Lily Hayes is a college student doing a semester abroad in Buenos Aires. She is living with the Carrizos and rooming with Katy Kellers, who Lily finds just a little too perfect and, as a result, a little too boring. Lily, on the other hand, has never behaved in the ways expected of her, and being in Buenos Aires, she sees no reason to change her ways. Even when it is pointed out to her that her behavior is inappropriate, it never occurs to Lily to apologize or change. This makes the housing situation difficult. Beatriz Carrizo, in an attempt to be a good exchange family, invites a neighbor to dinner one night: Sebastien LeCompte. Only Sebastien isn't the good ol' boy next door; he's the orphan of possible spies who died (or were killed) when he was in his teens. He lives in a cavernous old house, filled with treasures draped in sheets (including a bizarre photo of his father-son hunting adventure). Sebastien rarely leaves or does anything, and does his best to appear elusive and evasive.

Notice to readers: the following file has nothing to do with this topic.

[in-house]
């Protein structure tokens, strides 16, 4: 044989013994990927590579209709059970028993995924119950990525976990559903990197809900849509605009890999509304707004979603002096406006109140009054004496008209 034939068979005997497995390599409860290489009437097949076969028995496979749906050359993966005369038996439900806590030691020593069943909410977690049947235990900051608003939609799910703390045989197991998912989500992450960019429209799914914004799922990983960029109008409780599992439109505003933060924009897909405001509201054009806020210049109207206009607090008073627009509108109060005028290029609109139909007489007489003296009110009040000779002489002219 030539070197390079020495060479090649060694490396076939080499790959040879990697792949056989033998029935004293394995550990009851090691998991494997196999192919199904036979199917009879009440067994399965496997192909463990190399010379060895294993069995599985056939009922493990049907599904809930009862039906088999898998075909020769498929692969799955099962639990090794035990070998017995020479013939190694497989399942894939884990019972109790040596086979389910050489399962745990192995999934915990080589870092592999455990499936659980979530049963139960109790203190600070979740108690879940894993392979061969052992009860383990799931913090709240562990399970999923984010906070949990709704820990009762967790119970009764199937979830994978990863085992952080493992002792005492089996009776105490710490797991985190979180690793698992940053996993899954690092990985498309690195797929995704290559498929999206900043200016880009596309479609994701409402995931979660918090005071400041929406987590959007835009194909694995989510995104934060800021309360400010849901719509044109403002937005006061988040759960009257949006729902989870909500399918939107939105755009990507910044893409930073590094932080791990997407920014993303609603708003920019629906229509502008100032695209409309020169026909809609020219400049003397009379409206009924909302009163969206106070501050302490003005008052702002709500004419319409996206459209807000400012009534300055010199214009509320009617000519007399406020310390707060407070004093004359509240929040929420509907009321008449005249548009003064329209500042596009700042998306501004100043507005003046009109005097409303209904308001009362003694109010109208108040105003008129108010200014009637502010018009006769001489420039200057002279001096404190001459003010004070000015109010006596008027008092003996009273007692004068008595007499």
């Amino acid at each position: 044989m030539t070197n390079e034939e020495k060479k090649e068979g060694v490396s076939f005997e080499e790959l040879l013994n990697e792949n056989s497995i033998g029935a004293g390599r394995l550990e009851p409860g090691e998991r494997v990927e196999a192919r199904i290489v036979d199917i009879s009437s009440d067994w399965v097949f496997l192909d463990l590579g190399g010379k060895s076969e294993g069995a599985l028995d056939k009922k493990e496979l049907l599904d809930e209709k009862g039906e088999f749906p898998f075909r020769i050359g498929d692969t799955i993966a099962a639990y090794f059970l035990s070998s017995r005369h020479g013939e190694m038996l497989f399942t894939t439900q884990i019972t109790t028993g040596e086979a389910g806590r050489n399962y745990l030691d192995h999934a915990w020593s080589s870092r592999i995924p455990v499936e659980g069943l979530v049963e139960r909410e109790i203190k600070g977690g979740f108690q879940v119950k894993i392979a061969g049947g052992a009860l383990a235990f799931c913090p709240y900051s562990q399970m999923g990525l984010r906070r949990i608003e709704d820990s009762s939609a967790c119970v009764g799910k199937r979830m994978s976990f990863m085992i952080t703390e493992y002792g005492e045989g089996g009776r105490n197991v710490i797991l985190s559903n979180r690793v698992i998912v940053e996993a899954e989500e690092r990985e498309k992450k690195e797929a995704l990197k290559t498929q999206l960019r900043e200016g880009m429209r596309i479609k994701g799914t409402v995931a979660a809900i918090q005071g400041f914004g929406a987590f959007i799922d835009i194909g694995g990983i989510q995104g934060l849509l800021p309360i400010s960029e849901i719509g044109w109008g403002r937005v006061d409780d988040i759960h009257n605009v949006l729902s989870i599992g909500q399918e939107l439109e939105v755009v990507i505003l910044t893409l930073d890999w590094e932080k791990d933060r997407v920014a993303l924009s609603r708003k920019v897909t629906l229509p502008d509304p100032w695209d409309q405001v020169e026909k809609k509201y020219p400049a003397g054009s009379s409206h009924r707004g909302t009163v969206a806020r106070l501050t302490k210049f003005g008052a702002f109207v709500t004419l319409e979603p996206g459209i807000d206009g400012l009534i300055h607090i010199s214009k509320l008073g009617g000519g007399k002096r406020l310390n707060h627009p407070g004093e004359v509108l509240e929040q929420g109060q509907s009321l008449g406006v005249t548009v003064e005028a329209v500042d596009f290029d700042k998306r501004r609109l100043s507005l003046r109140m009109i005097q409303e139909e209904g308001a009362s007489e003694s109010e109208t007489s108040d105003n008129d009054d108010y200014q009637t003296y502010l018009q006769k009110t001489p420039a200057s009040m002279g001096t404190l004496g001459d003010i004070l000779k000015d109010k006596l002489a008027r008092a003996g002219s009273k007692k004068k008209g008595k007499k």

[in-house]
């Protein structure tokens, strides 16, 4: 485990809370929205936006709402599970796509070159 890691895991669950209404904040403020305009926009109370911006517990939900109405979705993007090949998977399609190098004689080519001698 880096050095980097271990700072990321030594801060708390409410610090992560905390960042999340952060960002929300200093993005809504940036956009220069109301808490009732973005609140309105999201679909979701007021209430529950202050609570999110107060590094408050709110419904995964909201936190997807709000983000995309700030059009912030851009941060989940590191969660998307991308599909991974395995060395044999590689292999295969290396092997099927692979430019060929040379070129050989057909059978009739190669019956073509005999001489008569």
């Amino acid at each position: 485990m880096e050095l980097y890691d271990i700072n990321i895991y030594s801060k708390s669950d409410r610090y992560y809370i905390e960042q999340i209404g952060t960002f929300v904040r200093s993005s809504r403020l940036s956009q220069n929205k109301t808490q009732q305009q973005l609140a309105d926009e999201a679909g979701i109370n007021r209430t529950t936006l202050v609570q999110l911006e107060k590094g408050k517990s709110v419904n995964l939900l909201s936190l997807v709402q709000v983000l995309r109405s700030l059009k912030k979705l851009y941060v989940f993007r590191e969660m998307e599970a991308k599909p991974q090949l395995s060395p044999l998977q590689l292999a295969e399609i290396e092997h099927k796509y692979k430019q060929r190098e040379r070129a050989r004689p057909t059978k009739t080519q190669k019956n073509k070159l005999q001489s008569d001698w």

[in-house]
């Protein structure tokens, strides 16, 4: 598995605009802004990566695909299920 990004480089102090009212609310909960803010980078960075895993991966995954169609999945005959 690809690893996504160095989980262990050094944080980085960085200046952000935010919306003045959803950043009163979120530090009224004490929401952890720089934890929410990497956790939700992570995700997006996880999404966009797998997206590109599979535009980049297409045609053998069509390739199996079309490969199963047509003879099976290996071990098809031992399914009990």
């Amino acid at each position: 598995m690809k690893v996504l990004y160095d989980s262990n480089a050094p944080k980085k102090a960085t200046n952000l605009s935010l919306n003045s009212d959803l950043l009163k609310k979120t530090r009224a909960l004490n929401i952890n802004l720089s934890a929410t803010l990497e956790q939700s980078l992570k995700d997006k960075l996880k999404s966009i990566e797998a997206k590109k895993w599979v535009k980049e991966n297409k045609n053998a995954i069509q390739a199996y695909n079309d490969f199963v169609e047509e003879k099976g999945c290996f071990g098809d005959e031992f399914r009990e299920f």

Lily and Sebastien embark on a relationship, to the delight of no one except, perhaps, Sebastien. She also gets a job at a local bar, and continues to do whatever she pleases.

Except then Katy is found murdered, and Lily is the prime suspect. In fact, Lily's the only suspect. During her interrogation she declines counsel, behaves in her usually inappropriate ways, and does a cartwheel in the interview room. As her emails and photos are revealed to the population of Buenos Aires, Lily is seen more and more as an uncaring villain. Her alibi is weak and her actions inexplicable.

Her family arrives to help. Prosecuting attorney, Eduardo Campos interviews everyone he can find, not only to build a case against Lily, but to understand what happened, why, and how.